Written by Nick Winters
Does playing in poor weather conditions make you a better player? It’s certainly reasonable to assume so. If you can play well in the elements, it should be easy (hypothetically) for you to play well when it’s sunny and calm. Players that are more willing to play in poor weather are generally considered more likely to practice and work on their game. These are the “die-hard” golfers, and they love to play at all times of the year, and in all weather conditions.
Here’s why you should like playing in poor weather too, and here’s why and how your game will improve:
Playing in windy conditions will help you to think more creatively while golfing. You’ll need to be able to visualize how the wind will affect your golf ball, and aim accordingly. This higher-level thinking and visualization will translate to the other parts of your game as well, and help you to think outside the box in order to get the ball close to the hole. Wind will also force you to curve the ball when necessary, and control the trajectory of your shots. Being able to practice these shots and perform them in the wind will help you to do so with confidence in better conditions. Always remember to keep your shot trajectory low in windy conditions, to minimize the effect of gusts.
Playing in the rain is difficult, but it certainly promotes better focus on each shot, which will translate to other conditions as well. How will the ball react on the green? How will it react in the air? Will the wet grass try to grab my club more than usual? These are all questions that get considered while playing in the rain, and the conditions force you to concentrate on each shot. Pre-shot routines are particularly useful in the rain, providing some consistency from shot to shot. Rain allows players to get used to blocking out distractions and play their own game. Over-swinging may cause a foot or hand to slip, so hitting one extra club is common (which is a good idea in general). Keep your grips and glove as dry as possible, and wipe off your clubface before hitting the golf ball.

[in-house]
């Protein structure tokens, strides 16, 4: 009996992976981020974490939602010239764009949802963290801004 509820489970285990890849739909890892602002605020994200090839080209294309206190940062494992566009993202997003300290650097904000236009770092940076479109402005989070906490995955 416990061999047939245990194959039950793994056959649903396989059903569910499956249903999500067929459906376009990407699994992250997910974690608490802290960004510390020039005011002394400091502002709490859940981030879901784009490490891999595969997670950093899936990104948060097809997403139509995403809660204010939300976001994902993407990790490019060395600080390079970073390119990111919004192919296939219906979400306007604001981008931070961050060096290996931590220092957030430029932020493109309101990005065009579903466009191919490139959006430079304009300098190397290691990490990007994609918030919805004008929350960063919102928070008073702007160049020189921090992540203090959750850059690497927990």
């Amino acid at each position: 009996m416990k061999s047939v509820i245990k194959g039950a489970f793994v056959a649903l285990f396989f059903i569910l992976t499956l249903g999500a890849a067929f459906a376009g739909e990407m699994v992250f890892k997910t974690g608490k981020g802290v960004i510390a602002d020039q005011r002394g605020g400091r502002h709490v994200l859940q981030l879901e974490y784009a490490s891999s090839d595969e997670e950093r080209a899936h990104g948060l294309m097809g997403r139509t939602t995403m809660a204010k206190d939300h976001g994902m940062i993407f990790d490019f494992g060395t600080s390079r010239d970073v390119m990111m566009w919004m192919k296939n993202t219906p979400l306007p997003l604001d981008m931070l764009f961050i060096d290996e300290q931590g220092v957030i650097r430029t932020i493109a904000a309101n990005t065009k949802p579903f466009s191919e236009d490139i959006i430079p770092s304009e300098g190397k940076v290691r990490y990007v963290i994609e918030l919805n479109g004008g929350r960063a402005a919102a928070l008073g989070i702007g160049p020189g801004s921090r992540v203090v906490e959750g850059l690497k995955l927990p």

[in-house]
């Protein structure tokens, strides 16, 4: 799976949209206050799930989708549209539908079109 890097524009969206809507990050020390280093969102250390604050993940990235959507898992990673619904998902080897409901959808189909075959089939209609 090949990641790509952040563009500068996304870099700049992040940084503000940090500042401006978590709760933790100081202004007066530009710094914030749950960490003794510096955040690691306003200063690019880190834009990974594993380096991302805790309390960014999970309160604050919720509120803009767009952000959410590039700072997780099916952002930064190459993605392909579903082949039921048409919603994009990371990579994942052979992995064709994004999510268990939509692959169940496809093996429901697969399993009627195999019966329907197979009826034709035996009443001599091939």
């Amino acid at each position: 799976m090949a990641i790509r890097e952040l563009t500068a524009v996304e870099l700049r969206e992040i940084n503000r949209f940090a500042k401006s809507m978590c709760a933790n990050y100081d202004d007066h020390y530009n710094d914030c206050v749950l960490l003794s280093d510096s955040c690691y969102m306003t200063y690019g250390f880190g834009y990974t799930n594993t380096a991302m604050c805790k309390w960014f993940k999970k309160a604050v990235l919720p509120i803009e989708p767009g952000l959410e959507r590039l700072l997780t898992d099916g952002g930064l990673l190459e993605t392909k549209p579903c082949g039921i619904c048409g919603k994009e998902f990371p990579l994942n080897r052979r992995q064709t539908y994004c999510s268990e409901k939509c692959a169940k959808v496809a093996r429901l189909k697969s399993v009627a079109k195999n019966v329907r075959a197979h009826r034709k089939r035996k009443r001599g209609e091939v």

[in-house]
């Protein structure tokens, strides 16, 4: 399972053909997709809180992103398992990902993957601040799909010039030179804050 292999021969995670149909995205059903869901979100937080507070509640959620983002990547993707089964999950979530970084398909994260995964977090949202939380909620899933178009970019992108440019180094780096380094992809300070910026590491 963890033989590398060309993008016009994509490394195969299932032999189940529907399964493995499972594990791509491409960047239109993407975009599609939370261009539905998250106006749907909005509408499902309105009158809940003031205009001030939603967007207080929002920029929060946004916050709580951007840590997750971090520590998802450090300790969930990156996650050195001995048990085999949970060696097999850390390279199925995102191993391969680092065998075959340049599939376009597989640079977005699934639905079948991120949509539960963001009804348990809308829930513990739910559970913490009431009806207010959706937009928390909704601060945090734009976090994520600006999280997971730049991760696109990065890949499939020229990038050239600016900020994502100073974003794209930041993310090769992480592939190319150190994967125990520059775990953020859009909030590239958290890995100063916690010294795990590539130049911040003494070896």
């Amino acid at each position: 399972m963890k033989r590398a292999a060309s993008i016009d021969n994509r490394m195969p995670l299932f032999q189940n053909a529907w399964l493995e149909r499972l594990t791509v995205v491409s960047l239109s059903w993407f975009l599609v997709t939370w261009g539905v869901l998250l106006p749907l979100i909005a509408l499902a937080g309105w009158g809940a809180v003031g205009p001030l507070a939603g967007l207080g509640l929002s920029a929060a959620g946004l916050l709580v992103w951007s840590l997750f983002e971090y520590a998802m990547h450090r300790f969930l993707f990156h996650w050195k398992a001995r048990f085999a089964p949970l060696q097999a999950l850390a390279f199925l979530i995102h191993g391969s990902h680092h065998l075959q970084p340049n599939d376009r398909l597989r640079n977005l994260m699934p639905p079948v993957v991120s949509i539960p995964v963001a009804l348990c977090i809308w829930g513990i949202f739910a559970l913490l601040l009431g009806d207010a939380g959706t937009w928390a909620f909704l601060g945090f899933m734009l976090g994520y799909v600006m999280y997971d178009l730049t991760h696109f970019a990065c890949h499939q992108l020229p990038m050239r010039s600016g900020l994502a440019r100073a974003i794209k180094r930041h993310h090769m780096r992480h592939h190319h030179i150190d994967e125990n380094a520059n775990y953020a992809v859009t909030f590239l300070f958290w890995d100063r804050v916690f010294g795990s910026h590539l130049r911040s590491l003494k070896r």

Even playing in the cold can benefit every golfer’s ability. Cold weather forces players to be patient. Golf can be a long and frustrating game, even in nice weather. Couple the general difficulty of golf with frozen hands, and you get a recipe for a mentally exhausting day. Player mobility is limited with cold, the ball won’t fly as far, and it will be hard to keep warm. It’s quite easy to hit bad golf shots in cold weather, so having tremendous patience goes a long way to playing a decent round in the cold. Swing easy, bring hand warmers, bundle up, and have patience with your golf game to avoid a frustrating day. If you can play decent when it’s 40 degrees outside, you can play well in all conditions.
Poor weather conditions demand only a few things from players: patience, creativity, focus, and a positive attitude. Stay dry, stay warm, and dress appropriately, and crappy weather may prove beneficial to improving your golf game.